I want scholar-leaders, not corporate managers, v-c says

Academics must be more involved in decision-making, David Matthews hears

May 3, 2012



Credit: Getty
I'm in: Richard Higgott says efforts to rebuild morale are working


The head of an Australian university has vowed to turn back a tide of institutional "corporatisation" that is said to have demoralised staff and undermined leadership.

The vice-chancellor of Murdoch University in Western Australia has said that he wants academics to be more involved in decision-making - as the institution prepares for substantial cuts to its portfolio of courses.

Arguing that the "corporate turn" in Australian universities was creating "managers rather than scholar-leaders", Richard Higgott, who took up the post in August last year, told Times Higher Education that he wanted to "reboot" the "traditional academic scholar".

Professor Higgott, who spent part of his early career as a lecturer in social and political theory at Murdoch, had been pro vice-chancellor for research at the University of Warwick for four years when he was appointed to lead Murdoch.

"It's a stark contrast coming back now [to Australia and seeing] what's been quite a dramatic corporate turn," he said.

Although this has affected much of the country's sector, he believes that the need for "de-corporatisation" is probably greatest at Murdoch, where the academic council had become a "rule taker" rather than a "rule maker".

As an example of what he is after, Professor Higgott recounted a discussion he had had during the restructuring of a particular school.

"One of the deans said: 'Can't you tell us what you want?'"

Professor Higgott told him: "No, you'll learn to bloody well govern yourself."

Murdoch now has a senior leadership group that features only one non-academic member of staff, Jon Baldwin, the deputy vice-chancellor for professional services, who was previously the registrar at Warwick.

Before a shake-up, the group, which meets once a week, had 14 members, only four of whom were academics, Professor Higgott said.

No top-down driving

Behind his desire to bring Murdoch's deans "back into the decision-making process" is his conviction that a top-down managerial structure ill serves universities. "[It] effectively stifles innovation...in favour of the revenue-generating activities" as well as demoralising staff, he said.

Such systems place the focus on "compliance" and metrics such as profits, which have been linked to the vice-chancellor's bonus, Professor Higgott said.

After his arrival, bonuses for the vice-chancellor and deputy vice-chancellors were scrapped because, he said, they are "inappropriate in a university culture and specifically distort priorities towards that which can be measured metrically rather than qualitatively".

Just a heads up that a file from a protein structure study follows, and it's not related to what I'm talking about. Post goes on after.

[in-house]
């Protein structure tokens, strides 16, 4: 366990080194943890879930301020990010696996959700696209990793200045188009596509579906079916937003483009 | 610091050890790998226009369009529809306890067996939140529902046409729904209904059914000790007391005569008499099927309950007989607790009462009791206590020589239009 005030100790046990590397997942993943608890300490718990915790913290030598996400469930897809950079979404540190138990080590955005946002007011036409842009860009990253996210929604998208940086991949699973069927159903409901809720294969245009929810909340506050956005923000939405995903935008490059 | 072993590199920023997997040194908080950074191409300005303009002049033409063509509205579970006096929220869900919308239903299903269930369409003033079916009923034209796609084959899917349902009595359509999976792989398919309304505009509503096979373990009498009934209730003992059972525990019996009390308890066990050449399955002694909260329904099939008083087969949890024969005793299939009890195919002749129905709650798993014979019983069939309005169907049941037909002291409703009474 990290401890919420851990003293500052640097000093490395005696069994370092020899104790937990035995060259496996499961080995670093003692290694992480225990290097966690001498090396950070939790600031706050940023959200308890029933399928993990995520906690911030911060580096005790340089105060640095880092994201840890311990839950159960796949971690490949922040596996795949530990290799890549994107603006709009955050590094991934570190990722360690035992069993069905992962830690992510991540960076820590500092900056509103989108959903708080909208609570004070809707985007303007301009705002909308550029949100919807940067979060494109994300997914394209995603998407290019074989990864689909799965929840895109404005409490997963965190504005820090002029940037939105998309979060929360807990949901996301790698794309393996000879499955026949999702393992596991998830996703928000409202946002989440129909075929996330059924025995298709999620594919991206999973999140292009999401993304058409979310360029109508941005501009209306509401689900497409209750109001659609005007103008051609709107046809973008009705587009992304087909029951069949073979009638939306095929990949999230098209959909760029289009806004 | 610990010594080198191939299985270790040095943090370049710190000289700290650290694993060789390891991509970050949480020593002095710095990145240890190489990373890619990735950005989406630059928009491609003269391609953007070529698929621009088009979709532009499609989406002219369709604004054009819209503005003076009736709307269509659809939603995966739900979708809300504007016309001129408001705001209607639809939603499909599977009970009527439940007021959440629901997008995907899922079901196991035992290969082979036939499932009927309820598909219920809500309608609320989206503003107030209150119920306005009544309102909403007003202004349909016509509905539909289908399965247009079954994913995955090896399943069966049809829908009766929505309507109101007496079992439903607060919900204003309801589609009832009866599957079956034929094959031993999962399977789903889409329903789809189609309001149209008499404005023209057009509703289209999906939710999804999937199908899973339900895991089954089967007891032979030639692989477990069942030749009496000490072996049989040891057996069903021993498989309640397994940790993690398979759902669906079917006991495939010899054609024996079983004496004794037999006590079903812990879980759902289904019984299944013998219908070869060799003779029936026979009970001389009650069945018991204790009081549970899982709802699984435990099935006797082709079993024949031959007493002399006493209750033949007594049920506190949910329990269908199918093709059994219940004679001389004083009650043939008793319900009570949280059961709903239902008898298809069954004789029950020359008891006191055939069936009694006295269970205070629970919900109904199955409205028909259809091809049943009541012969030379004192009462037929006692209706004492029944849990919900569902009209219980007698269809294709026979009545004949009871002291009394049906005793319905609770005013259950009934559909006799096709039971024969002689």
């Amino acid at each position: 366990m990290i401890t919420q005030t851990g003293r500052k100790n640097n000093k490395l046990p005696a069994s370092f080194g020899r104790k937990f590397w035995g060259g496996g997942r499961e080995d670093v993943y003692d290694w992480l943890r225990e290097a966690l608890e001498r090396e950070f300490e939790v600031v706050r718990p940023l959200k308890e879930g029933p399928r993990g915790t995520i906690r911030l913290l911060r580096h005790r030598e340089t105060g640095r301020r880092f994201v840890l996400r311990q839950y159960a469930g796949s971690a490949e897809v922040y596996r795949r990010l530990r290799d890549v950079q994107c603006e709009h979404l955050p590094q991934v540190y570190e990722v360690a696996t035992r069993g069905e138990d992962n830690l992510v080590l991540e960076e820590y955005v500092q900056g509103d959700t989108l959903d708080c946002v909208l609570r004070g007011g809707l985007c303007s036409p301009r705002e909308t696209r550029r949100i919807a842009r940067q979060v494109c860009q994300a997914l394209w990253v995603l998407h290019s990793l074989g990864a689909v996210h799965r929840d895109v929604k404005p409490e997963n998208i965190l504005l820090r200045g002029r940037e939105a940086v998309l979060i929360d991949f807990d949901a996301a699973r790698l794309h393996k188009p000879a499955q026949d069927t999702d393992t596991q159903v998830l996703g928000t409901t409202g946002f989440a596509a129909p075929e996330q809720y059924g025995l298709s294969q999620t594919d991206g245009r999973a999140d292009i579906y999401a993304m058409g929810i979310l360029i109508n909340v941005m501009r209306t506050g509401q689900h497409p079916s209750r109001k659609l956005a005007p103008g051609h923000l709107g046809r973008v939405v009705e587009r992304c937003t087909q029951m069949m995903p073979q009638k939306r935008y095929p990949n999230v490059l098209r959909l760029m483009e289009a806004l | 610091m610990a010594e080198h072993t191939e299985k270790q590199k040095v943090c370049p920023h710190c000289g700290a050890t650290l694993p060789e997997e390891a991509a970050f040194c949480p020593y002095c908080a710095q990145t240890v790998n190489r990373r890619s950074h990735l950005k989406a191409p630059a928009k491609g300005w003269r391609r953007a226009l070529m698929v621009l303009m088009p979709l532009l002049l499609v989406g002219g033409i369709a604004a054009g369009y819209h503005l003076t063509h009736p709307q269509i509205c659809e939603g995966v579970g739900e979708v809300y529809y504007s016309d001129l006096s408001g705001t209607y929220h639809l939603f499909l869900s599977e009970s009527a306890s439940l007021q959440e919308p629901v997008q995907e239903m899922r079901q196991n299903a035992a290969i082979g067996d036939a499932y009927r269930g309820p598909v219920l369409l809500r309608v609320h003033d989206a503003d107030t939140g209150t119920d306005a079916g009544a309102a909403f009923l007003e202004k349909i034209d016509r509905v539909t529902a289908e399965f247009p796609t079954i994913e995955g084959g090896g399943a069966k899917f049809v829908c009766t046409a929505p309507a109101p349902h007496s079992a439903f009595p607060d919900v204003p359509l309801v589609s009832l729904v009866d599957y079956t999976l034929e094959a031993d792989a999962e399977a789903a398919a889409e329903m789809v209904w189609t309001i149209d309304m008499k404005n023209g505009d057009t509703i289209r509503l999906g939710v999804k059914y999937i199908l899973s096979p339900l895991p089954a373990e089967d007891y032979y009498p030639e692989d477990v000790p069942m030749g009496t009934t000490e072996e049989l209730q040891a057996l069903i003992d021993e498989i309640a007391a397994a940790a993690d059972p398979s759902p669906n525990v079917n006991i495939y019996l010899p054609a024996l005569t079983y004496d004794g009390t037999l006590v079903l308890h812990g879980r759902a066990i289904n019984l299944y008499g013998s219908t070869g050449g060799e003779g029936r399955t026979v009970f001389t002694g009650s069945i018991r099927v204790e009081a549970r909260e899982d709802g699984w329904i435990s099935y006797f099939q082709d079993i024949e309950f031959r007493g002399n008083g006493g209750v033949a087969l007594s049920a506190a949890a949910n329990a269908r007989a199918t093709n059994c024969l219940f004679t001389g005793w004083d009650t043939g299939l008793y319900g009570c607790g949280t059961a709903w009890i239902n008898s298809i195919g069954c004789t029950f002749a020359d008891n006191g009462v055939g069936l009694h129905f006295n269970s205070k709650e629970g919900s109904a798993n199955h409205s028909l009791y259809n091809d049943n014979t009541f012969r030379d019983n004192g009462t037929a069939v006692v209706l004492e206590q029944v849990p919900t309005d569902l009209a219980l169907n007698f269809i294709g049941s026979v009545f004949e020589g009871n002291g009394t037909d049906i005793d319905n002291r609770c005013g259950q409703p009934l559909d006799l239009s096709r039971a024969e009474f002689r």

Bonuses can have a "potentially corrosive" effect on behaviour, he continued. "There are some vice-chancellors [in Australia] who see themselves as chief executive."

The salary of Murdoch's vice-chancellor has been a source of contention in the past, but Professor Higgott said that his was comparable to that of heads of similar institutions in Australia and did not include "frills" such as a house or car.

And he argued that not all of his pay package is guaranteed: if he underperforms, the university senate remuneration committee can withhold a portion of his salary.

In all his actions, Professor Higgott said he aims to build esprit de corps among the staff, and a sense of collegial solidarity could be more needed than ever as the review of course offerings proceeds.

"It's quite clear that the outcome of this is that we will offer a lot less than in the past," Professor Higgott said.

Asked whether devolving managerial powers to scholars might allow them to impede cuts, he said: "There will be tough decisions taken in the university. We're better off [if] the senior members of the university make these decisions collectively."

Already Professor Higgott senses a difference in the atmosphere. The plans have had "massive buy-in" from academics, he said. "Morale is now coming back considerably. It's quite clear that people are bringing their cricket bats back to the game."

Representatives from the Murdoch branch of the National Tertiary Education Union did not respond to a request for comment in time for THE's deadline.

david.matthews@tsleducation.com.

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